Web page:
There is new evidence, on a good sample over a number of years, of the importance of optimism. If you remember the article I posted at the very beginning of this blog on the importance of optimism on illness control, it really does seem that not only thinking positive, but also taking postive actions to stay healthy, can make a huge difference, especially to cancer patients, and other sufferers from illnesses such as heart disease.
In his recent address to Congress, Donald Trump promised that “a new surge of optimism is placing impossible dreams firmly within our grasp”. These American dreams include shiny new roads and an end to illegal drugs. But optimism brings its own rewards – it is linked to a host of health benefits. A recent paper in the American Journal of Epidemiology of more than 70,000 women found that optimists were less likely than pessimists to die from cancer, heart disease, stroke, lung conditions or infections during the eight-year study period. The women were aged between 58 and 83, and the researchers took into account other factors such as economic status, diabetes, high blood pressure and depression.
Levels were measured by asking the women how optimistic they felt on a scale of zero to 24. Optimism is considered a personality trait – a belief that life is likely to turn out well as opposed to badly and optimists will expect good outcomes even when life is tough. This study joins a host of others including a meta analysis of more than 80 studies that associate optimism with better health. A study from the University of Illinois of more than 5,100 people found that those who were most optimistic were twice as likely to have a good “cardiovascular score” based on criteria such as cholesterol and glucose levels, physical activity, blood pressure and weight.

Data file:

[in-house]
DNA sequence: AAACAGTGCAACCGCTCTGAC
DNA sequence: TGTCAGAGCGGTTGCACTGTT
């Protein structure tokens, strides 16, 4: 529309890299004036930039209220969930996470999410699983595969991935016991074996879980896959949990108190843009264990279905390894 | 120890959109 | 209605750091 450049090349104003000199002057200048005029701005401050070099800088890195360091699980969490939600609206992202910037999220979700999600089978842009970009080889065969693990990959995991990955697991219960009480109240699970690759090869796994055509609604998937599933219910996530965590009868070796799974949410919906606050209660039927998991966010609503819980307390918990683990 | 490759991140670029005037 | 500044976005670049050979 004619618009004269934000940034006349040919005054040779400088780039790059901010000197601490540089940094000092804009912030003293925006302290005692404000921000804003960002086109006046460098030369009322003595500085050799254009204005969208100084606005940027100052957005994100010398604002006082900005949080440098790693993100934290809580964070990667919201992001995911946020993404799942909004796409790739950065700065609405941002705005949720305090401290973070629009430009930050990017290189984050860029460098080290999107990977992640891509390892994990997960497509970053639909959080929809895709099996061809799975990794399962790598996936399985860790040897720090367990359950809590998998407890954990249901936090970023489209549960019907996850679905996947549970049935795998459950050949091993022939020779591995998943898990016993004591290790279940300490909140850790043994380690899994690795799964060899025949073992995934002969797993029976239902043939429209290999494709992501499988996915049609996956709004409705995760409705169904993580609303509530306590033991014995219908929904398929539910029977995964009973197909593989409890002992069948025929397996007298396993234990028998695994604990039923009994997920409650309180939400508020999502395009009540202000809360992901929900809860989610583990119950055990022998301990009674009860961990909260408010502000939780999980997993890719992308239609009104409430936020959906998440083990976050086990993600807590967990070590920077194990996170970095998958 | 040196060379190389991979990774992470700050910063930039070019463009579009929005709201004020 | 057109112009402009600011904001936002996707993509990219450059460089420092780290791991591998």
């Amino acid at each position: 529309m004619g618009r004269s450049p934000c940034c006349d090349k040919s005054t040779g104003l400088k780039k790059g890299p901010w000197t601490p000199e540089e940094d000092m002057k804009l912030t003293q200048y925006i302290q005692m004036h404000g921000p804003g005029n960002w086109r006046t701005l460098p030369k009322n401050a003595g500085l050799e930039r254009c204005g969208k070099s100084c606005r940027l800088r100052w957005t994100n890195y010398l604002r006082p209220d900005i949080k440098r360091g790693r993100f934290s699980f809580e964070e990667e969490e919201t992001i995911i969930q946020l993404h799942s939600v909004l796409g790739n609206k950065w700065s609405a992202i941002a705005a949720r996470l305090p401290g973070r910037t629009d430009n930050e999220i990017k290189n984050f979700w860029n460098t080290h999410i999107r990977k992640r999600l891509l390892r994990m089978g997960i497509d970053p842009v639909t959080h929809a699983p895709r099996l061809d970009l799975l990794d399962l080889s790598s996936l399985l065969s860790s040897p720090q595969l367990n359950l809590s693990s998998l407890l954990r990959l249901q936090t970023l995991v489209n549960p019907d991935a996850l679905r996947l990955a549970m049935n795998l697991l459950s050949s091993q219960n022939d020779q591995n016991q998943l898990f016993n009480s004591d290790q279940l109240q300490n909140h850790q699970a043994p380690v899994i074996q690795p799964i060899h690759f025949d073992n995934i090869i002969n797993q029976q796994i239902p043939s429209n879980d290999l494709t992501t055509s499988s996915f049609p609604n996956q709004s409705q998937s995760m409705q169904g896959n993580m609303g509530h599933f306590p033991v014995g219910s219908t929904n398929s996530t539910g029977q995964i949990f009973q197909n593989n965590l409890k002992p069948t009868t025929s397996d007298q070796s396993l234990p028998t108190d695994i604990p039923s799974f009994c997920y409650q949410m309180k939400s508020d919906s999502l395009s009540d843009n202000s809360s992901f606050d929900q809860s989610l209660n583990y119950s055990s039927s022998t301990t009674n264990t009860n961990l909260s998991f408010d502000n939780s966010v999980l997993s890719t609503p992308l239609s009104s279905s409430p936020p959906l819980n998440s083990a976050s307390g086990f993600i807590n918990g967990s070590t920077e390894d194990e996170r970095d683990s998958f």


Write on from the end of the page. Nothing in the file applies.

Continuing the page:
And it seems optimism doesn’t set people up for disappointment – studies show it provides resilience against distress. In people with head and neck cancer, the more optimistic reported a better quality of life regardless of the stage of the condition. Women who were optimists beforehand also coped better with the disappointment of failed IVF.
The research finds that optimists don’t just expect good things will happen – they actively take steps to make them happen. They lead healthier lives because they believe it will benefit them. It is hypothesised (without much evidence) that optimists feel less negativity and so produce fewer bursts of stress-related hormones such as cortisol and adrenaline that could increase blood pressure. But while a physiological pathway for the benefits of optimism may be hard to find, learning it is easier. Tips include keeping a diary of things for which you feel grateful and persisting at solving problems instead of feeling it’s all too difficult. Try reframing the explanations for what happens so that the answer isn’t always that it’s your fault. If that fails, just make friends with an optimist – that helps, too.
Luisa Dillner, The Guardian